LGBTQ+ Pioneer, Social Justice Activist, Metta Fund Board Member, and Community Elder
Roma Pauline Guy is no ordinary woman. Recognized as one of the influential leaders of the modern LGBTQ+ rights movement, she has dedicated much of her life to social justice – championing the rights of women, LGBTQ+ persons, immigrants, people with HIV, the BIPOC community, and elders. For decades, Roma has been at the forefront of advancing policy around issues such as homelessness, community health, alternatives to incarceration, and poverty.
Following college and several years of teaching, Roma spent nine years in the Peace Corps in West Africa, where she ultimately met her life partner, Diane Jones. Together, they moved to San Francisco in the 1970s and quickly got involved in the women’s and gay rights movements. Roma worked on women’s healthcare access and Diane became an HIV/AIDS nurse. Through their activism and policy leadership, Roma and Diane helped to press forward important issues concerning healthcare, workers’ rights, and more.“Women’s rights are the core of who I was,” said Roma.
They went on to co-found a number of significant anchor institutions in San Francisco, including The Women’s Building, a women-led community space that advocates for self-determination, gender equality, and social justice. Roma focused on anti-violence and developing public resources for girls’ and women’s liberation such as La Casa de las Madres, San Francisco’s first shelter for battered women, and the Women’s Foundation of California, a statewide foundation dedicated to achieving racial, economic, and gender justice. Roma is a former San Francisco Public Health Commissioner and was appointed as a member of the Mayor’s Homeless Task Force that developed the care plan to address the homeless crisis in the Bay Area. For many years, she also taught at San Francisco State University, Health Education Department, helping to inspire a new generation of social activists as well as directed the 9 Bay Area Homelessness curriculum Program. In 2005, Roma was nominated for the Nobel Peace Prize as part of the 1000 Women for the Nobel Peace Prize project.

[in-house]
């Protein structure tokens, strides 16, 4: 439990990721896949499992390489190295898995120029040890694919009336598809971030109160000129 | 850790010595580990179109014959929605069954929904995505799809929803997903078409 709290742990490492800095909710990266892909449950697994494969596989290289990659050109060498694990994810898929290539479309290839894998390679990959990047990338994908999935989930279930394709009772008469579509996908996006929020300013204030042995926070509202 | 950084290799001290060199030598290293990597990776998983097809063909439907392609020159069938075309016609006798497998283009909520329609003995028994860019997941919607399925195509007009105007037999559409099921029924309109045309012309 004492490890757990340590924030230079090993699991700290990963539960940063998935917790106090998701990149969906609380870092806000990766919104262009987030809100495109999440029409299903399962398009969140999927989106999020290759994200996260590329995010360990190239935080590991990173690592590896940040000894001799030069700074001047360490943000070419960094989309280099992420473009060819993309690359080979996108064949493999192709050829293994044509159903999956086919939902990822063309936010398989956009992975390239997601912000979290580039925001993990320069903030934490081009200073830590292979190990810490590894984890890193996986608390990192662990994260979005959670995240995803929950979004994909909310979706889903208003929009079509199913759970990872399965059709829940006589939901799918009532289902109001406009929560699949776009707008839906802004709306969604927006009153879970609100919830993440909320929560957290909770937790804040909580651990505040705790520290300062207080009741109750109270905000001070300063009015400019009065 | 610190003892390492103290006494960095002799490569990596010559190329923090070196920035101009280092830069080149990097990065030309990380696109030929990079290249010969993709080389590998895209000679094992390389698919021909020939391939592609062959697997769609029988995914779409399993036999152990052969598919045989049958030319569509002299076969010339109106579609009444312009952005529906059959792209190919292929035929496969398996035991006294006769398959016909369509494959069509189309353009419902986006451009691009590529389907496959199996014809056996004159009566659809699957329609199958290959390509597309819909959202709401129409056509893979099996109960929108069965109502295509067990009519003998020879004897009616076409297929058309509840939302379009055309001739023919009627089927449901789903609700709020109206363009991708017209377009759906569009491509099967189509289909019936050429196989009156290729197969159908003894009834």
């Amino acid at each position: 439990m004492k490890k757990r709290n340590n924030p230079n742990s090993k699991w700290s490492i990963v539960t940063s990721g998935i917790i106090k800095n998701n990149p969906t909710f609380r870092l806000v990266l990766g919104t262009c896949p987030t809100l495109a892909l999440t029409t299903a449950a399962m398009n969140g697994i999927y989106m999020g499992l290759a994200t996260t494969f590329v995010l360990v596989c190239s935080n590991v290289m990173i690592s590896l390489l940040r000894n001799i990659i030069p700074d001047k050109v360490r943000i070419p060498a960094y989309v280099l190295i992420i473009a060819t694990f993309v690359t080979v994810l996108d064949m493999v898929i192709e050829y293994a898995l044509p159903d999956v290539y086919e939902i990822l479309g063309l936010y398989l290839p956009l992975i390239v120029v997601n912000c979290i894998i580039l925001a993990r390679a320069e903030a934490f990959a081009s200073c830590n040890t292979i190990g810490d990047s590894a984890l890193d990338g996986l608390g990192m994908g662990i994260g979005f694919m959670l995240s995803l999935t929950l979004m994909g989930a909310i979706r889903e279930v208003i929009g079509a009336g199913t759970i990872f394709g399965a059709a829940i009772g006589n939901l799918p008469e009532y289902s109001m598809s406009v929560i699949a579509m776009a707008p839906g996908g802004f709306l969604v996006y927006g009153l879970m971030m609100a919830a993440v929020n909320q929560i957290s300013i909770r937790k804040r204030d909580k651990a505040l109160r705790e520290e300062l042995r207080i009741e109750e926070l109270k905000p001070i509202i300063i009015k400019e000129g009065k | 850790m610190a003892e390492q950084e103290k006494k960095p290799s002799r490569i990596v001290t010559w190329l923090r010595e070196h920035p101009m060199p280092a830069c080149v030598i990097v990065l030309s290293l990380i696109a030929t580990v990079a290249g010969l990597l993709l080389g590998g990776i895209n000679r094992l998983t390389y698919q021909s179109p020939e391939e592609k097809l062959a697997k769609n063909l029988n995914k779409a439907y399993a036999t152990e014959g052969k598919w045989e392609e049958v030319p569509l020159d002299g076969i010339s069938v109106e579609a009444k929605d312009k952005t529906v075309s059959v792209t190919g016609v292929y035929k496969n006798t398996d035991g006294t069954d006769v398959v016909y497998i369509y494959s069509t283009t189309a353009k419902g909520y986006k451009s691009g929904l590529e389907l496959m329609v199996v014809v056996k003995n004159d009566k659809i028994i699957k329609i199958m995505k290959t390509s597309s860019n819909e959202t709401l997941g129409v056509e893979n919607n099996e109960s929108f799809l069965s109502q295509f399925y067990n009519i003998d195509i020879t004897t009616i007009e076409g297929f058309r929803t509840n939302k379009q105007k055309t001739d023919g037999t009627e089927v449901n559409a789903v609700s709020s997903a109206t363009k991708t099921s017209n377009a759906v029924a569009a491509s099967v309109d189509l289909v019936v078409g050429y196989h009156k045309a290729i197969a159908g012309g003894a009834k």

Roma’s inspirational story of activism was featured in the ABC miniseries When We Rise, directed by Lance Black. The docudrama recounts the history of LGBTQ+ rights advocacy from the 1970s to the 2010s and chronicles the personal and political struggles and triumphs of a diverse group of LGBTQ+ individuals. It tells Roma’s story of coming to terms with her own sexuality as she confronts the struggle of being shunned as a lesbian by the women’s movement in the 1970s, and later as she navigates the AIDS crisis in support of gay men.
Despite being an LGBTQ+ trailblazer and history-maker, Roma Guy remains unassuming, approachable, and humble. Her soft voice, warm smile, and tenacity continue to enchant listeners and help move issues forward. As she reflects on the history of Pride Month and what it means to her today, she says that “Pride is about love and celebration and honoring. In the beginning, lesbians struggled and fought to get Pride to include the word lesbian. Now we have changed the discourse and are carving out a new pathway on the definition of humanity. That was not true about this population then.”
“Pride is about love and celebration and honoring. In the beginning, lesbians struggled and fought to get Pride to include the word lesbian. Now we have changed the discourse and are carving out a new pathway on the definition of humanity. That was not true about this population then.”
Today, Roma remains very active in the social justice community; whether at a local protest, board meeting, or organizing behind the scenes, she continues to fight for what justice means for everyone. Most recently, she has narrowed her efforts on the rights of cis/trans women who have been incarcerated. Looking back on her long career and advocacy, Roma says that there is still much work to be done to tackle “women’s rights, cis/trans rights, health rights for all, and decarceration alternatives of San Francisco jails.”
She passionately maintains that “the work – structural change – has to be intergenerational – if you want to have social change occur, think of the next generation. Different people must be at the table to get consensus. Some people of privilege, some people with experience of having been harmed. And importantly: people of different generations.”
Roma has been on the front lines of each battle our community has had to fight. Her activism and political involvement, in collaboration with her partner Diane and many other advocates, have had a lasting impact on San Francisco and beyond.
This Pride Month – and every month – we reflect on how to take the lessons you have taught us and continue to forge ahead in our commitment to advance justice. Thank you for your tremendous work, Roma. We salute you!